Rather curious as to why you agreed to the heavier oil.

Only times to use such a thick oil(40), legitimately, is if the engine us under severe use and heat. Illegitimately, you are attempting to fix or cover up an engine sound.
Thank you for the elaborate and detailed information.
Assuming I am going for 5W-20 High Mileage on 2004 Civic with over 150k miles, would Fram or Purator oil filter work or do you recommend only Honda oil filter?
Do you recommend sticking to the same Brand of High Mileage each time or would it be ok to switch brands in future, in the high mileage category?
Appreciate your guidance very much, Thank you.
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Old 02-17-2019, 04:28 AM
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Default Re: 10w-40 to 5w-20

Once again, you're over thinking it. It will not matter one iota whether you go to 0W-20 or 5W-20, conventional, semi-synthetic, or synthetic, regarding the filter, once again, it won't matter; use any filter made for your car.
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Old 02-18-2019, 10:19 AM
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Default Re: 10w-40 to 5w-20

Originally Posted by newcaruser View Post
would Fram or Purator oil filter work or do you recommend only Honda oil filter?
Unless Fram has gone back to making a quality filter(doubtful) then I would not use them.
Honda filters are fine.
Purolator I *think* can be hit or miss some of their filters are good some are not so good.
If you are really concerned, check out BITOG.
Originally Posted by newcaruser View Post
Do you recommend sticking to the same Brand of High Mileage each time or would it be ok to switch brands in future, in the high mileage category?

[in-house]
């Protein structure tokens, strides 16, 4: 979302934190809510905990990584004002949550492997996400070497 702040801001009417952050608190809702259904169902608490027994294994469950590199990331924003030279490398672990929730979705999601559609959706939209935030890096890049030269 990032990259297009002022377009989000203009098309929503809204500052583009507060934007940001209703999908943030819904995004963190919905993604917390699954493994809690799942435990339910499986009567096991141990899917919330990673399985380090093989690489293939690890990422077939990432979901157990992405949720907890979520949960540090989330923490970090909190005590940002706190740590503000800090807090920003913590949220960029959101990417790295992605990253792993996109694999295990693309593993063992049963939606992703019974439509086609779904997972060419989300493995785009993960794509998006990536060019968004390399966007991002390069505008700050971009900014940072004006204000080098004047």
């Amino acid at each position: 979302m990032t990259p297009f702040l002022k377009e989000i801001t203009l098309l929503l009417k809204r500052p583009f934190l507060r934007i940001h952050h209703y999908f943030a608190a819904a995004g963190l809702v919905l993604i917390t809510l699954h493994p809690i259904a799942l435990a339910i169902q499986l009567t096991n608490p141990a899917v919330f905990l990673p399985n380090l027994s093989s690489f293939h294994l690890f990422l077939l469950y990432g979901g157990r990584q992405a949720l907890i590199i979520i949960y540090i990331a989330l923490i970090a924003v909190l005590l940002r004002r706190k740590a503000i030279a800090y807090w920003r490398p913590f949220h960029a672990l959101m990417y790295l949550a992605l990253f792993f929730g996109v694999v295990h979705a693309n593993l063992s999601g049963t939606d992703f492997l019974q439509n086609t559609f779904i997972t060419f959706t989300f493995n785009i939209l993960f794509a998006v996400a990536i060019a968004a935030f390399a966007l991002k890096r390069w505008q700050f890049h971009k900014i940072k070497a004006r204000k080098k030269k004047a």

Appreciate your guidance very much, Thank you.
As long as it is a quality brand oil.
I haven't done much recent research, I just stick to Mobil 1 oil and filters, and just look for the best deals.
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Old 02-18-2019, 10:33 AM
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Default Re: 10w-40 to 5w-20

Thank you for your sensible suggestions MAD_MIKE, appreciate your time and expertise.
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Old 02-18-2019, 12:15 PM
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Default Re: 10w-40 to 5w-20

Originally Posted by MAD_MIKE View Post
Unless Fram has gone back to making a quality filter(doubtful) then I would not use them.
Honda filters are fine.
Purolator I *think* can be hit or miss some of their filters are good some are not so good.
If you are really concerned, check out BITOG.

As long as it is a quality brand oil.
I haven't done much recent research, I just stick to Mobil 1 oil and filters, and just look for the best deals.
A few points on Fram:
  • I am not, nor have I ever been a fan of Fram filters
  • Fram branded filters have always been available in budget variety and numerous high end varieties which are the match of any manufacturer
  • Have you ever seen a single shred of evidence which shows low end Fram filters provide sub-standard filtration?
  • Just because the low end Fram filters use inexpensive materials does not in any way mean they are unfit for folks who do 3,000 miles oil changes and such.
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Old 02-19-2019, 09:00 PM
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Default Re: 10w-40 to 5w-20

Originally Posted by shipo View Post
A few points on Fram:
  • I am not, nor have I ever been a fan of Fram filters
  • Fram branded filters have always been available in budget variety and numerous high end varieties which are the match of any manufacturer
  • Have you ever seen a single shred of evidence which shows low end Fram filters provide sub-standard filtration?
  • Just because the low end Fram filters use inexpensive materials does not in any way mean they are unfit for folks who do 3,000 miles oil changes and such.